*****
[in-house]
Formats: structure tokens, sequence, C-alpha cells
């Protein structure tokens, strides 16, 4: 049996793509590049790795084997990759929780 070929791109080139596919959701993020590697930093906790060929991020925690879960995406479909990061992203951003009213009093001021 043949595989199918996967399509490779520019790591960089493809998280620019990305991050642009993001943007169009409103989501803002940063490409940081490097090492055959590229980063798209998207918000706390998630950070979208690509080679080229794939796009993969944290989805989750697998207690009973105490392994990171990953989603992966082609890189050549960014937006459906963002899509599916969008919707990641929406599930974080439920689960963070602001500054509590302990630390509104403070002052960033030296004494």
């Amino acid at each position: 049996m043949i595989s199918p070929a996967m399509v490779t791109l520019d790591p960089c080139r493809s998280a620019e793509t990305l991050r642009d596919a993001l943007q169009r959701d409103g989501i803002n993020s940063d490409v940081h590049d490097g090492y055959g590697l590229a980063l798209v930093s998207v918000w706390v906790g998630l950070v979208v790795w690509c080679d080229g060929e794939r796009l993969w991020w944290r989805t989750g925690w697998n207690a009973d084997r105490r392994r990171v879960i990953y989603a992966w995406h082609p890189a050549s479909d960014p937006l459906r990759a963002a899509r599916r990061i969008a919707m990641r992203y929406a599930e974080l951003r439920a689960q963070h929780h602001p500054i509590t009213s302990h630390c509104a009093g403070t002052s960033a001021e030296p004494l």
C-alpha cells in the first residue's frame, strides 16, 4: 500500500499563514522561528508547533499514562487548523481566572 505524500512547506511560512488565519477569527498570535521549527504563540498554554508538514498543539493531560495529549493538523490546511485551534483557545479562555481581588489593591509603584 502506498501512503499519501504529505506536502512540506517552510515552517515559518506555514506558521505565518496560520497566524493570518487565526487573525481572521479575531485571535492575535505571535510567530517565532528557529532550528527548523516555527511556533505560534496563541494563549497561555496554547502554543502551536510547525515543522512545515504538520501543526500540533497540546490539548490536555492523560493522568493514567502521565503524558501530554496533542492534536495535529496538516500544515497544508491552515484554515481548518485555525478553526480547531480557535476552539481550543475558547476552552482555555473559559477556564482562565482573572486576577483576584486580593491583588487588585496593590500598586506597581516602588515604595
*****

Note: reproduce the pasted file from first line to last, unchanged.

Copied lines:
[in-house]
Formats: structure tokens, sequence, C-alpha cells
């Protein structure tokens, strides 16, 4: 049996793509590049790795084997990759929780 070929791109080139596919959701993020590697930093906790060929991020925690879960995406479909990061992203951003009213009093001021 043949595989199918996967399509490779520019790591960089493809998280620019990305991050642009993001943007169009409103989501803002940063490409940081490097090492055959590229980063798209998207918000706390998630950070979208690509080679080229794939796009993969944290989805989750697998207690009973105490392994990171990953989603992966082609890189050549960014937006459906963002899509599916969008919707990641929406599930974080439920689960963070602001500054509590302990630390509104403070002052960033030296004494």
């Amino acid at each position: 049996m043949i595989s199918p070929a996967m399509v490779t791109l520019d790591p960089c080139r493809s998280a620019e793509t990305l991050r642009d596919a993001l943007q169009r959701d409103g989501i803002n993020s940063d490409v940081h590049d490097g090492y055959g590697l590229a980063l798209v930093s998207v918000w706390v906790g998630l950070v979208v790795w690509c080679d080229g060929e794939r796009l993969w991020w944290r989805t989750g925690w697998n207690a009973d084997r105490r392994r990171v879960i990953y989603a992966w995406h082609p890189a050549s479909d960014p937006l459906r990759a963002a899509r599916r990061i969008a919707m990641r992203y929406a599930e974080l951003r439920a689960q963070h929780h602001p500054i509590t009213s302990h630390c509104a009093g403070t002052s960033a001021e030296p004494l």
C-alpha cells in the first residue's frame, strides 16, 4: 500500500499563514522561528508547533499514562487548523481566572 505524500512547506511560512488565519477569527498570535521549527504563540498554554508538514498543539493531560495529549493538523490546511485551534483557545479562555481581588489593591509603584 502506498501512503499519501504529505506536502512540506517552510515552517515559518506555514506558521505565518496560520497566524493570518487565526487573525481572521479575531485571535492575535505571535510567530517565532528557529532550528527548523516555527511556533505560534496563541494563549497561555496554547502554543502551536510547525515543522512545515504538520501543526500540533497540546490539548490536555492523560493522568493514567502521565503524558501530554496533542492534536495535529496538516500544515497544508491552515484554515481548518485555525478553526480547531480557535476552539481550543475558547476552552482555555473559559477556564482562565482573572486576577483576584486580593491583588487588585496593590500598586506597581516602588515604595